The Supremes (three Black women) singing into mics with their hands out in front of them.

14 Mar Bonus Round Up: “Where Did Our Case Go?” by the KY Supremes

The Kentucky Supreme Court (hereinafter “The Supremes”) issued an Opinion on child custody jurisdiction this morning.

The decision is based on the application of the Unified Child Custody Jurisdiction and Enforcement Act (UCCJEA), which the Supremes acknowledge was “enacted with the intent to ‘discourage jurisdictional controversies between the states,’ and ‘promote uniformity in state jurisdictional laws.’” However, the Supremes’ Opinion does little to align with those intentions.

The fight between the parents was over whether Kentucky (mom’s choice) or Texas (dad’s pick) had jurisdiction over custody matters. The problem was compounded by the family’s brief stay in the state of Washington – 4 months and 4 days to be exact. In the end, the Kentucky and Texas courts came to differing conclusions, with each state claiming to be the correct forum for deciding matters related to the child. The Supremes agreed with the Jefferson County Family Court, finding that the case should be in Kentucky.

It is worth noting that the UCCJEA teleconference between the respective judges was delayed for an inordinate period of time. The Supremes even noted that “that conference did not occur until more than a year later, and little record was made of its contents.” This is a clear sign that the case was mishandled from the beginning.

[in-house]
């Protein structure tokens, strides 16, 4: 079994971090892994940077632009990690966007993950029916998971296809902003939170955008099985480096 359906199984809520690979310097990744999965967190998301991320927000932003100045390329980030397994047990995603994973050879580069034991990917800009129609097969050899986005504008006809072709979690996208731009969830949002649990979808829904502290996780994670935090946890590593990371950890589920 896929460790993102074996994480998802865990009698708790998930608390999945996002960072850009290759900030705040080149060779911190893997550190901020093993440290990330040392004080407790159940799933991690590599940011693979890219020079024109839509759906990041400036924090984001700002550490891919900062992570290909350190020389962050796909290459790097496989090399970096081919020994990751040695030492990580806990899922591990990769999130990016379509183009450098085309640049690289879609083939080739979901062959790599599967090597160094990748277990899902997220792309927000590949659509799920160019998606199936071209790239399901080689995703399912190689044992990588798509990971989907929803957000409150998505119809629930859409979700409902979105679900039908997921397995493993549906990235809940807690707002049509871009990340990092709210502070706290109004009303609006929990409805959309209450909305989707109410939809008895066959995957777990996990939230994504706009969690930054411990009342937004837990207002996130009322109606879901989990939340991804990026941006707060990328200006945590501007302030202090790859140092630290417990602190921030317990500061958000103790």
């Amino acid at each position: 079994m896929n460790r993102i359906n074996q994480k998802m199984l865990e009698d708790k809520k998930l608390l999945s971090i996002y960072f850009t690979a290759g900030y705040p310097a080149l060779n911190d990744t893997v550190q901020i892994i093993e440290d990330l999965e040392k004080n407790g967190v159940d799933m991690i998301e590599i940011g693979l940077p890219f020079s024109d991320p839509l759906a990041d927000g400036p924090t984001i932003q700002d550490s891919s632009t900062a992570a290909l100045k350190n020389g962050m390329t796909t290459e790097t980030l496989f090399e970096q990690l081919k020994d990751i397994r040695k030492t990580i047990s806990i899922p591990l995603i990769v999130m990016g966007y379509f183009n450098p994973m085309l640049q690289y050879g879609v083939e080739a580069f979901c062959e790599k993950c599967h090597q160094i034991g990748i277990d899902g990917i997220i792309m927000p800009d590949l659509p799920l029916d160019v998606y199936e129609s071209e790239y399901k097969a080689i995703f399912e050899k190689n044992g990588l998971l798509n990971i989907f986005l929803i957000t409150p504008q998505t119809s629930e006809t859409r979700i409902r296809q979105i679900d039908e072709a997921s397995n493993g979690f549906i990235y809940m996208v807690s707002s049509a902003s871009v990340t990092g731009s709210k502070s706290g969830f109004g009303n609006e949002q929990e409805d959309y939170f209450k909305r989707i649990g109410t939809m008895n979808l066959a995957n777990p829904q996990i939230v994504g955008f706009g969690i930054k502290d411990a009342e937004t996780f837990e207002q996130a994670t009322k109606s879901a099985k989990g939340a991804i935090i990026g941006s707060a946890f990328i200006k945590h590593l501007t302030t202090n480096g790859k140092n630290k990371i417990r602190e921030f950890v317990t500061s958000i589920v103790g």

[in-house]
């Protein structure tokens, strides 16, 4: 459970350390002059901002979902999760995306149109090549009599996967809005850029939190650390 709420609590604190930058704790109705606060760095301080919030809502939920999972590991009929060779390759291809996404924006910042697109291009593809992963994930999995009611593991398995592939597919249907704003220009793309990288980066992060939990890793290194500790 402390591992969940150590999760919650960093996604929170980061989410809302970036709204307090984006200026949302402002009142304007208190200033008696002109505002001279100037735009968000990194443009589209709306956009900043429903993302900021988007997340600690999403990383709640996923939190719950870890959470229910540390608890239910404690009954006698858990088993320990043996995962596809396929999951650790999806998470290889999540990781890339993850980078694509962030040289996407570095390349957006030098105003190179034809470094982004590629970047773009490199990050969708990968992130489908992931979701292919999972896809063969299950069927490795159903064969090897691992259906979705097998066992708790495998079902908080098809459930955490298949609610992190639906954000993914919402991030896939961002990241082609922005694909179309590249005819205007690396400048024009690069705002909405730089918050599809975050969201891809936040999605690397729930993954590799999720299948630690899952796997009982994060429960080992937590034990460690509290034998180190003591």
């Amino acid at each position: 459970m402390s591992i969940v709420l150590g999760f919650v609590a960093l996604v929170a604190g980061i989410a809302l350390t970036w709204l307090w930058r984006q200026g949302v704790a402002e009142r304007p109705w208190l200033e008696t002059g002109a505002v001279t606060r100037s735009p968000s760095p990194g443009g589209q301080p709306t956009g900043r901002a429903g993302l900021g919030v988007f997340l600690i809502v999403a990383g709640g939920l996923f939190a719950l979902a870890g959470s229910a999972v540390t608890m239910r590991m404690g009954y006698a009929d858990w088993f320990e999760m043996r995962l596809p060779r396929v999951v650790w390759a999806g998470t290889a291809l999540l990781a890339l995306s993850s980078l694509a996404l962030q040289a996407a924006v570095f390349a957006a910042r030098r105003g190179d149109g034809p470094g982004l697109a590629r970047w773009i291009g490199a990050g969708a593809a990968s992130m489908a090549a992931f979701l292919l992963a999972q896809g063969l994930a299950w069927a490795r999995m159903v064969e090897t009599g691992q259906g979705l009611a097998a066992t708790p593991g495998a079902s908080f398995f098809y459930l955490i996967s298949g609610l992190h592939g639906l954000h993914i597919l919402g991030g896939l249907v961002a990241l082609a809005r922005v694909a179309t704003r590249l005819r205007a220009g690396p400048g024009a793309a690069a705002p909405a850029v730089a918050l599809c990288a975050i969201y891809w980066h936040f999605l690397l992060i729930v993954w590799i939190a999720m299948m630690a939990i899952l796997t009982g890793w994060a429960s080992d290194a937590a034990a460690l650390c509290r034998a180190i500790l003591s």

Today’s Opinion fails to remedy the situation. The Supremes found that neither state possessed initial jurisdiction, but Kentucky had emergency jurisdiction and, therefore, ongoing jurisdiction. The decision weighs in favor of an objective test when addressing where the child “lived,” as opposed to a subjective test. In the end, the opinion is binding on Kentucky courts but does not control how the courts of sister states might address the same “bedeviling” issues.  Ultimately, the decision will increase the costs, the unpredictability, and the delays in child jurisdiction cases.

Further, the Opinion does not seem to recognize the fact that “emergency jurisdiction” might be abused to transfer a case to an otherwise jurisdiction-less state. This might lead to an increase in EPO or Abuse Petitions that are designed to move a case rather than due to actual violence or abuse.

It would have been better for the Supremes to adopt a flowchart approach to streamline this case. For an example of this, see page 2 of the UCCJEA Guide for Court Personnel and Judges, a publication of the National Council of Juvenile and Family Court Judges.

For now, Family Law attorneys and judges will just have to live with this decision.


Click here for the previous Round Up.